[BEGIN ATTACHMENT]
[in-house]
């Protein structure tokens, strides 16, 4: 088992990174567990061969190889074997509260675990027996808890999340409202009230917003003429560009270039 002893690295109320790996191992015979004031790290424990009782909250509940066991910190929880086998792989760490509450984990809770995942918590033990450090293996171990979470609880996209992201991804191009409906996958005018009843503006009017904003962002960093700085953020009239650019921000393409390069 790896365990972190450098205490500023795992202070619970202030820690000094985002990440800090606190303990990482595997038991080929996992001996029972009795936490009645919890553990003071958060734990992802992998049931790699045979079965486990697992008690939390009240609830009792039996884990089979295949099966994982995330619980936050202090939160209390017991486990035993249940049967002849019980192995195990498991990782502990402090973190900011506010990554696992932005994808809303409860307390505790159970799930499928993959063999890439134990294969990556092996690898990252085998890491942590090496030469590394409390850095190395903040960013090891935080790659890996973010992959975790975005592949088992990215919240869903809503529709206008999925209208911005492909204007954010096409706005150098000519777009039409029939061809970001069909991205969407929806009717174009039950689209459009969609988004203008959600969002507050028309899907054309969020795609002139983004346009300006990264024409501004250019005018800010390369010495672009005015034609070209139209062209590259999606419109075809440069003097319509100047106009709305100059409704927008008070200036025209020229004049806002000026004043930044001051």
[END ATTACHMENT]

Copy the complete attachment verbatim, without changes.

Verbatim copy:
[in-house]
């Protein structure tokens, strides 16, 4: 088992990174567990061969190889074997509260675990027996808890999340409202009230917003003429560009270039 002893690295109320790996191992015979004031790290424990009782909250509940066991910190929880086998792989760490509450984990809770995942918590033990450090293996171990979470609880996209992201991804191009409906996958005018009843503006009017904003962002960093700085953020009239650019921000393409390069 790896365990972190450098205490500023795992202070619970202030820690000094985002990440800090606190303990990482595997038991080929996992001996029972009795936490009645919890553990003071958060734990992802992998049931790699045979079965486990697992008690939390009240609830009792039996884990089979295949099966994982995330619980936050202090939160209390017991486990035993249940049967002849019980192995195990498991990782502990402090973190900011506010990554696992932005994808809303409860307390505790159970799930499928993959063999890439134990294969990556092996690898990252085998890491942590090496030469590394409390850095190395903040960013090891935080790659890996973010992959975790975005592949088992990215919240869903809503529709206008999925209208911005492909204007954010096409706005150098000519777009039409029939061809970001069909991205969407929806009717174009039950689209459009969609988004203008959600969002507050028309899907054309969020795609002139983004346009300006990264024409501004250019005018800010390369010495672009005015034609070209139209062209590259999606419109075809440069003097319509100047106009709305100059409704927008008070200036025209020229004049806002000026004043930044001051």